In general, Brexit has slowed down the lending process. That being said, there are some times in which Brexit brings about significant positive changes in the market. After the Brexit deadline was extended to October 31, 2019, there was a significant rise in the amount of lending. This change in some ways rebooted the market, given that the beginning of 2019 had a slow start. 

After the extension, approvals for mortgages increased by 10pc for the year on year comparisons. There were 4,926 loans that had been approved, totaling up to €1.14 billion according to the Banking and Payments Federation …

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First time buyer steps explained

Being able to take out a mortgage has become a major hassle for all types of home buyers, but especially first time buyers. Recently, a 2018 study by the Central Bank reported that the best position to be in so that your request for a loan can be approved by one of the 7 largest lending banks is in a couple with a substantial down payment already available.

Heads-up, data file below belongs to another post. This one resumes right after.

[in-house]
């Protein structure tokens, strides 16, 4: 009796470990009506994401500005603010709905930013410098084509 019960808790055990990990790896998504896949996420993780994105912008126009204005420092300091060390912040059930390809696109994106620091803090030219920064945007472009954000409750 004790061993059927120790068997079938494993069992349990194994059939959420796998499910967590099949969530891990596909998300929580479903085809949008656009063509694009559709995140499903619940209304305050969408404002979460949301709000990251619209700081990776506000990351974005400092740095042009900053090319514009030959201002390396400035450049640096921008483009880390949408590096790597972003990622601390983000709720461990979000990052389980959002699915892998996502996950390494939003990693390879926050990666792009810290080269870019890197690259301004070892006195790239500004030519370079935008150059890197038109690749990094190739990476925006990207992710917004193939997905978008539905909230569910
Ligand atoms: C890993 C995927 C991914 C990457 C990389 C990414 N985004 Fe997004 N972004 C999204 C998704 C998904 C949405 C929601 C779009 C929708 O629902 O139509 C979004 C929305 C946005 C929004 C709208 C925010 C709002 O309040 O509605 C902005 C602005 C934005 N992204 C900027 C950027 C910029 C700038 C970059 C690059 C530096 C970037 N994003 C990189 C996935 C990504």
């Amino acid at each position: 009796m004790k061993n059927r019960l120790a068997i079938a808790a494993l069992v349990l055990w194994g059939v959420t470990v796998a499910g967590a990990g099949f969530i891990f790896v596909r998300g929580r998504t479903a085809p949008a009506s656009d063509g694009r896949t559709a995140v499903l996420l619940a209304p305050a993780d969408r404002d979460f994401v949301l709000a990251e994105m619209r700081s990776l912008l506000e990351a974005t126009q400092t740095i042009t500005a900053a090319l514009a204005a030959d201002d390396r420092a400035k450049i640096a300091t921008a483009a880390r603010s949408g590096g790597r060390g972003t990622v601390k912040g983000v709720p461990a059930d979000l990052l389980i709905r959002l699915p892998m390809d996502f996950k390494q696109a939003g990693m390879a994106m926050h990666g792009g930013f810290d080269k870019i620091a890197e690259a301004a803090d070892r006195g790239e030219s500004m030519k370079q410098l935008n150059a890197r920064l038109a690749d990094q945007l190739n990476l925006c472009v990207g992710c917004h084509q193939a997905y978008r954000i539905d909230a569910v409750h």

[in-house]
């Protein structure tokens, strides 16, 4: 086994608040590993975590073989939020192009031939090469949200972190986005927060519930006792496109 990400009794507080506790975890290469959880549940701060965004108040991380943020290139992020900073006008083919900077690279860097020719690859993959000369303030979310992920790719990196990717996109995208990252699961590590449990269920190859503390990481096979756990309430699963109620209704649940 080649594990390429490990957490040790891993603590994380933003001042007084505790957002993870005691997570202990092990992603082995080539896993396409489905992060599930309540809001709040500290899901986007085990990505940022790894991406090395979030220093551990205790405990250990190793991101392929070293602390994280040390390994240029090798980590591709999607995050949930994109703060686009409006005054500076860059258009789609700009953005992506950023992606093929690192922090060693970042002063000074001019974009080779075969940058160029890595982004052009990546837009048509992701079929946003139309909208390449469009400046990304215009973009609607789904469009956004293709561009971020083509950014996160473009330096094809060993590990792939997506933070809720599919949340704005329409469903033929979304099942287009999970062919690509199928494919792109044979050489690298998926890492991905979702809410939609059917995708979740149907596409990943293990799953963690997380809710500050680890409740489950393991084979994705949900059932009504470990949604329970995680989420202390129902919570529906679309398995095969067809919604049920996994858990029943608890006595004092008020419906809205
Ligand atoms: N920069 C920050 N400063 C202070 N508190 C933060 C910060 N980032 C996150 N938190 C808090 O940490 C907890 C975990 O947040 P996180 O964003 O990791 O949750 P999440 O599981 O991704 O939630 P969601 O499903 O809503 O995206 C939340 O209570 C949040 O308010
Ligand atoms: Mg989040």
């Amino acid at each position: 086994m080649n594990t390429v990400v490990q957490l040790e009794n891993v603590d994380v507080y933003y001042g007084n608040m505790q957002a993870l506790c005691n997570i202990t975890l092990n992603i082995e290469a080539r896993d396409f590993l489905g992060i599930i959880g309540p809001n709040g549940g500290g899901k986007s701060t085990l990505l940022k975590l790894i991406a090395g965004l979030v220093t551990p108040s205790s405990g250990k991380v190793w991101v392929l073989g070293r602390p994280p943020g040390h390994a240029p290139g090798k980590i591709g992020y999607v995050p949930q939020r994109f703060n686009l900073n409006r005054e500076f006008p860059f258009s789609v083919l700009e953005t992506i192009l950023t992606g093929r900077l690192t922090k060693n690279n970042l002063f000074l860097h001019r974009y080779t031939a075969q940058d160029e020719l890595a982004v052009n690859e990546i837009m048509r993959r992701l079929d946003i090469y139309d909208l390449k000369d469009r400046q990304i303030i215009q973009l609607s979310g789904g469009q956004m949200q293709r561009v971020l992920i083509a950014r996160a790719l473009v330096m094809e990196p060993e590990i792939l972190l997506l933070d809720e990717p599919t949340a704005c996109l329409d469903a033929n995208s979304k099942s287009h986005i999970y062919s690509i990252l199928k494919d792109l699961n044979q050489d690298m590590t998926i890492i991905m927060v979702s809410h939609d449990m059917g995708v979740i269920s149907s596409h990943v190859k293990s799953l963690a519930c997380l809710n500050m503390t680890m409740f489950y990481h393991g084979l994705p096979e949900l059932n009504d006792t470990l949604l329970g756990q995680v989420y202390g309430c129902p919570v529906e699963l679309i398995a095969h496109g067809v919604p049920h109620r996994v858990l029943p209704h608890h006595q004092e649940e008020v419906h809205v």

This is most likely the case because a couple can bring in two salaries, making a steady stream of income more reliable even if one person were to lose their job. Additionally, having a large down payment reduces risk for the lender. If you were to foreclose on a property, meaning you couldn’t afford to pay your mortgage anymore, there would be significantly less consequences on the lender side.

Although this is an ideal situation for approval, it is not the only solution. Plenty of first time buyers are individuals without extremely high credit scores and salaries, but there are a few key parts that must be fulfilled in order …